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What you need to know about COVID-19: August 7, 2020
A few years ago, I thought I had the opposite of a green thumb and would kill any plant left in my care. I would be filled with envy when I saw photos or videos of peoples’ beautiful sunrooms filled with greenery, but I didn’t think I could pull it off.
That all changed when I stole the coleus from my mother’s kitchen table. It was a big, wild, leafy green plant with tiny pink and purple centres and I loved how quickly it grew. It looked a little sad and overgrown on the table, so I figured I couldn’t make it much worse. I took it into my office, cleaned it up a bit, and just a week later, it was absolutely thriving.
Before long, I had this jungle of a plant pouring down from the top of my desk and the confidence boost I needed. I began to look up different kinds of plants and started picking one up now and then that I thought might be easy enough to care for.
My little collection only sits at eight right now, but adding a pop of green to my home and watching them grow is really rewarding. I’ve been told you hit a certain age between pets and kids and decide you can probably care for an ivy (maybe it’s a millennial thing). If you’re like me and have been hesitant to jump in, this piece is for you.
The great thing to know about diving into house plants today is that there’s so much information out there. From blogs, to videos, and even entire social media accounts dedicated to teaching others how to care for plants in fun and entertaining ways. Before you jump in, take some time to look around and get a sense of what the most common tips and tricks are. This can really help in the long run!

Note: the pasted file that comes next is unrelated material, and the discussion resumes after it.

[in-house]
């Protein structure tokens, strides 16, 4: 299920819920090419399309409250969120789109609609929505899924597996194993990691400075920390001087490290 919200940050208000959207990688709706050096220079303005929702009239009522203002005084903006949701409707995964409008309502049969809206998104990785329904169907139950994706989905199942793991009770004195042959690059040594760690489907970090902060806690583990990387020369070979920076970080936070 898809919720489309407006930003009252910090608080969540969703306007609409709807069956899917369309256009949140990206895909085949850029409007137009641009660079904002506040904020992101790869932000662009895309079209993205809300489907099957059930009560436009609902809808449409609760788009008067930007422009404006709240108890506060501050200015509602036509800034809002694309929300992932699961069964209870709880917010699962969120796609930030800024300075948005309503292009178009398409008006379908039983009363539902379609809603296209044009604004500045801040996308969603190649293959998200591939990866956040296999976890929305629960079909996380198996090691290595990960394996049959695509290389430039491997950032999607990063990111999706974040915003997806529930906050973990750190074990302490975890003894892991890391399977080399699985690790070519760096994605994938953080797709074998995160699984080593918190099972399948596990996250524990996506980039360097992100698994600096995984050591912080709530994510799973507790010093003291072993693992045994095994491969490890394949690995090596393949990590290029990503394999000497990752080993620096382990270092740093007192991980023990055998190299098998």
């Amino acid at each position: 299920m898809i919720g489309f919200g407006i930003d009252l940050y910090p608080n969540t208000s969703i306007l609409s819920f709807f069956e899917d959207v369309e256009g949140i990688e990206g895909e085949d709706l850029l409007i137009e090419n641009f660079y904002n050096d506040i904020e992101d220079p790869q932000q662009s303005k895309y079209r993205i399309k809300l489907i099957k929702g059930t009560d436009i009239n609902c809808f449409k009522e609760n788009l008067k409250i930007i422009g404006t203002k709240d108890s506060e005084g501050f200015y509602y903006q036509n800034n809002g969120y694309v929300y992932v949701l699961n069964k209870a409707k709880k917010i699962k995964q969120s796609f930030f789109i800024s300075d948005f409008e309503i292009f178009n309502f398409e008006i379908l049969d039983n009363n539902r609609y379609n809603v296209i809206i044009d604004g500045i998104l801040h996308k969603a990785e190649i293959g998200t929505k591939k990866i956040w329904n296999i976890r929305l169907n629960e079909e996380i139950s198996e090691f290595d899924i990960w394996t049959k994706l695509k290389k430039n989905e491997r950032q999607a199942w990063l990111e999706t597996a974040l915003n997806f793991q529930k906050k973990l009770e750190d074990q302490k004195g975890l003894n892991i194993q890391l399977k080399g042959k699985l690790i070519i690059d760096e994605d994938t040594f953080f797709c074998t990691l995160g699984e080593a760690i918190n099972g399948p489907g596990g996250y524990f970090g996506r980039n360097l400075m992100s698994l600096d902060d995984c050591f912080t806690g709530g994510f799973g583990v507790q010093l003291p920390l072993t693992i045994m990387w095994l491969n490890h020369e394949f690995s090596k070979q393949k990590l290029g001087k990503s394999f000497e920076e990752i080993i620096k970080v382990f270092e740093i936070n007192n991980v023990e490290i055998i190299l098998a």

When you purchase a plant, there are a few things to take into account. What kind of light do you have in your home? Each plant has a different relationship with light and it’s important to be mindful of where you place them. For example, most ivy leaves are like tiny solar panels that soak in light like a sponge and want to sit directly in the sun, while snake plants can tolerate much more darkness.
Don’t fall for the “you can’t kill succulents” line. I’ve always been told that succulents are easy to care for and I think it’s a total myth; they’re touchy little buggers! While succulents are strong plants that have adapted to survive in harsh climates with little water, that doesn’t always translate to the shelf in your living room. If you do want to give them a shot, make sure you use a fast-draining cactus mix for soil, include drainage, and resist the urge to over water.
If you’re looking for fun alternatives for your first few house plants, here are some I would recommend: spider plant, devil’s ivy, snake plant, coleus, or golden pothos vine. You’re not restricted to this list, of course, but you’ll want to choose a plant that’s a bit more forgiving for your first time, in case you give it a little too much love or have to move it around a few times to find the best location.
The most important thing to remember is that starting a collection of house plants is supposed to be fun, not stressful. It’s a learning experience and you’ll have bumps along the way but that’s all part of the fun! If you have plant pictures or tips you’d like to share, I’d love to hear them.
Jill Ellsworth is a writer and communications specialist who lives in Dominion, N.S. Her column appears biweekly across the Saltwire Network. She can be reached at firstname.lastname@example.org.
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